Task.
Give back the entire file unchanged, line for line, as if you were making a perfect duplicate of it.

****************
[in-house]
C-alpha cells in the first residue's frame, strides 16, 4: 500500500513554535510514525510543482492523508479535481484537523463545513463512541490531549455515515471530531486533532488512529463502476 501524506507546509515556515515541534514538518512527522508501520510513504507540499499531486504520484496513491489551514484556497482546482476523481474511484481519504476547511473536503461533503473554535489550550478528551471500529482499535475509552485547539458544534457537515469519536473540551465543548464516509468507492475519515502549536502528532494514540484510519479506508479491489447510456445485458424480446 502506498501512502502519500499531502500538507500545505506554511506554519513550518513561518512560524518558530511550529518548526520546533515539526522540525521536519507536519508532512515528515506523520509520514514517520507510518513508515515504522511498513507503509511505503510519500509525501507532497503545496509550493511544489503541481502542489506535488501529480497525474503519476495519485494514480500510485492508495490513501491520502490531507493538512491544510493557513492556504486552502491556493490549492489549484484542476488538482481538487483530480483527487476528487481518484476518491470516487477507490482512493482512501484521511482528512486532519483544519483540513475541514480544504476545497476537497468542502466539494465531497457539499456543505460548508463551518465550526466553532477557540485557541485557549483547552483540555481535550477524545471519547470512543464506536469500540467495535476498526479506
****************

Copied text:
[in-house]
C-alpha cells in the first residue's frame, strides 16, 4: 500500500513554535510514525510543482492523508479535481484537523463545513463512541490531549455515515471530531486533532488512529463502476 501524506507546509515556515515541534514538518512527522508501520510513504507540499499531486504520484496513491489551514484556497482546482476523481474511484481519504476547511473536503461533503473554535489550550478528551471500529482499535475509552485547539458544534457537515469519536473540551465543548464516509468507492475519515502549536502528532494514540484510519479506508479491489447510456445485458424480446 502506498501512502502519500499531502500538507500545505506554511506554519513550518513561518512560524518558530511550529518548526520546533515539526522540525521536519507536519508532512515528515506523520509520514514517520507510518513508515515504522511498513507503509511505503510519500509525501507532497503545496509550493511544489503541481502542489506535488501529480497525474503519476495519485494514480500510485492508495490513501491520502490531507493538512491544510493557513492556504486552502491556493490549492489549484484542476488538482481538487483530480483527487476528487481518484476518491470516487477507490482512493482512501484521511482528512486532519483544519483540513475541514480544504476545497476537497468542502466539494465531497457539499456543505460548508463551518465550526466553532477557540485557541485557549483547552483540555481535550477524545471519547470512543464506536469500540467495535476498526479506